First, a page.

However, there are still many people who do not accept evolution. In a study by Miller et al. (2006), the percentage of people who accepted evolution was reported for 34 countries. Only a handful of countries, largely in Scandinavia, scored above 80%. The United Kingdom also scored well and was 6th highest on the list, but the vast majority scored under 70%. One of these countries was the United States of America, one of the most influential countries in the world. It scored just 40% in this study. The US also performed poorly in a survey carried out last year, with 57% of people either not accepting evolution or thinking it is a God guided process (Pew research survey, 2013). For such a staggeringly high figure, you may believe that these people have particularly good reasons for not accepting evolution. But they do not. Over the course of this article, we will go through some of the most common arguments given against evolution, and will explain why they are fallacious.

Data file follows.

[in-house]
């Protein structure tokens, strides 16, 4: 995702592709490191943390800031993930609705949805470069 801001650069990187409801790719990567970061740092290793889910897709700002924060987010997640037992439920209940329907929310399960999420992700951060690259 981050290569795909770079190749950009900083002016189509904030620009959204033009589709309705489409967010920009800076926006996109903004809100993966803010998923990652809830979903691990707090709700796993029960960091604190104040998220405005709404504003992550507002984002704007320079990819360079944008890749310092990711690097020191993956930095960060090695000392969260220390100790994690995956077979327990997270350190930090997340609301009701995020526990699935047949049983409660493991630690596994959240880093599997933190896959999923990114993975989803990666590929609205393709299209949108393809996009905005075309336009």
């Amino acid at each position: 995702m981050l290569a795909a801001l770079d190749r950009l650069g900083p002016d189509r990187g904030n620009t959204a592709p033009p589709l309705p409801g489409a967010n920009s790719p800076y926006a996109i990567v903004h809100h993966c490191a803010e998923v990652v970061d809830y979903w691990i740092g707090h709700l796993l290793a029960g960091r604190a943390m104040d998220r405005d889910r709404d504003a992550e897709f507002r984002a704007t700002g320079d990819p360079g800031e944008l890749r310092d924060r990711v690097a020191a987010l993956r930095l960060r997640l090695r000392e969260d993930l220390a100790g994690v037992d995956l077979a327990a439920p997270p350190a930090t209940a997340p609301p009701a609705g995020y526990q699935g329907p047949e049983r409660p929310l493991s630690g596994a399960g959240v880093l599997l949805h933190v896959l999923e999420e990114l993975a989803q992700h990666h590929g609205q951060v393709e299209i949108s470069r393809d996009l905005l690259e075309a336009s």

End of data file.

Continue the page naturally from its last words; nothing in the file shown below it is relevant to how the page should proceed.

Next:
Evolution is often said to be a theory, and some people will say that is all it is, a theory or a guess; mere speculation. However, "theory" in scientific terms has a deeper meaning than in general public usage. A theory is a collection of ideas that explain some aspect of nature and which is substantiated by considerable evidence. It is virtually fact, just as it is virtually fact that microorganisms cause disease (germ theory), that living organisms are made up of cells (cell theory), and that the Earth orbits the sun (heliocentric theory).